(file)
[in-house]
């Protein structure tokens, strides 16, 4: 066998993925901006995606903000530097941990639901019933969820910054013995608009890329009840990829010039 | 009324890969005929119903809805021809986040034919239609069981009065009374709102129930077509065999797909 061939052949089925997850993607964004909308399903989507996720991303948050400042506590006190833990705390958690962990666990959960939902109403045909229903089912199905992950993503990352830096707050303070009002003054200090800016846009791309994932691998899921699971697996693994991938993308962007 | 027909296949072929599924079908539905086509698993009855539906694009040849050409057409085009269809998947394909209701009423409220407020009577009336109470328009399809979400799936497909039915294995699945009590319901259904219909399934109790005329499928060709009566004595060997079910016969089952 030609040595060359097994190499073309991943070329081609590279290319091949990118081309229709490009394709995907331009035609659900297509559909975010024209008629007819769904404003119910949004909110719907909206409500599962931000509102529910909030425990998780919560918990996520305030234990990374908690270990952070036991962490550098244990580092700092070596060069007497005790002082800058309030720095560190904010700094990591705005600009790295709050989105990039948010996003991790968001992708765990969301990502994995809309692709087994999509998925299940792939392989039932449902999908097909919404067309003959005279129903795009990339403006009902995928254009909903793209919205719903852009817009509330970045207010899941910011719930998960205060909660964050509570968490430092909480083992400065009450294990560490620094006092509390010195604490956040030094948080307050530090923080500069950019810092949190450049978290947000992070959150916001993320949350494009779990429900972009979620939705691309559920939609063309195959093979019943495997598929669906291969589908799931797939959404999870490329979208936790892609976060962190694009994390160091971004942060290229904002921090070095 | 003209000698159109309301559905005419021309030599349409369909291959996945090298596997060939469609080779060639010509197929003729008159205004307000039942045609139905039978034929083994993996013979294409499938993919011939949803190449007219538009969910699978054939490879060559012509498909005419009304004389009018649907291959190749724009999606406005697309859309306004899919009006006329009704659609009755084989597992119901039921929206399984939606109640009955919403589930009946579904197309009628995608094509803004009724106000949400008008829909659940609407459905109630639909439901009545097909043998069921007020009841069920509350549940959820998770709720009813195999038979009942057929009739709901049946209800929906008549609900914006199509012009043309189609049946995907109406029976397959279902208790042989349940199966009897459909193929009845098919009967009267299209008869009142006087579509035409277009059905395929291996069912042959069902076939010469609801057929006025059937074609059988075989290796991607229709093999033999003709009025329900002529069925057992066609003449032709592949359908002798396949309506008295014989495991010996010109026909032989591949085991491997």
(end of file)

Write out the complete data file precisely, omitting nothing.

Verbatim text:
[in-house]
């Protein structure tokens, strides 16, 4: 066998993925901006995606903000530097941990639901019933969820910054013995608009890329009840990829010039 | 009324890969005929119903809805021809986040034919239609069981009065009374709102129930077509065999797909 061939052949089925997850993607964004909308399903989507996720991303948050400042506590006190833990705390958690962990666990959960939902109403045909229903089912199905992950993503990352830096707050303070009002003054200090800016846009791309994932691998899921699971697996693994991938993308962007 | 027909296949072929599924079908539905086509698993009855539906694009040849050409057409085009269809998947394909209701009423409220407020009577009336109470328009399809979400799936497909039915294995699945009590319901259904219909399934109790005329499928060709009566004595060997079910016969089952 030609040595060359097994190499073309991943070329081609590279290319091949990118081309229709490009394709995907331009035609659900297509559909975010024209008629007819769904404003119910949004909110719907909206409500599962931000509102529910909030425990998780919560918990996520305030234990990374908690270990952070036991962490550098244990580092700092070596060069007497005790002082800058309030720095560190904010700094990591705005600009790295709050989105990039948010996003991790968001992708765990969301990502994995809309692709087994999509998925299940792939392989039932449902999908097909919404067309003959005279129903795009990339403006009902995928254009909903793209919205719903852009817009509330970045207010899941910011719930998960205060909660964050509570968490430092909480083992400065009450294990560490620094006092509390010195604490956040030094948080307050530090923080500069950019810092949190450049978290947000992070959150916001993320949350494009779990429900972009979620939705691309559920939609063309195959093979019943495997598929669906291969589908799931797939959404999870490329979208936790892609976060962190694009994390160091971004942060290229904002921090070095 | 003209000698159109309301559905005419021309030599349409369909291959996945090298596997060939469609080779060639010509197929003729008159205004307000039942045609139905039978034929083994993996013979294409499938993919011939949803190449007219538009969910699978054939490879060559012509498909005419009304004389009018649907291959190749724009999606406005697309859309306004899919009006006329009704659609009755084989597992119901039921929206399984939606109640009955919403589930009946579904197309009628995608094509803004009724106000949400008008829909659940609407459905109630639909439901009545097909043998069921007020009841069920509350549940959820998770709720009813195999038979009942057929009739709901049946209800929906008549609900914006199509012009043309189609049946995907109406029976397959279902208790042989349940199966009897459909193929009845098919009967009267299209008869009142006087579509035409277009059905395929291996069912042959069902076939010469609801057929006025059937074609059988075989290796991607229709093999033999003709009025329900002529069925057992066609003449032709592949359908002798396949309506008295014989495991010996010109026909032989591949085991491997």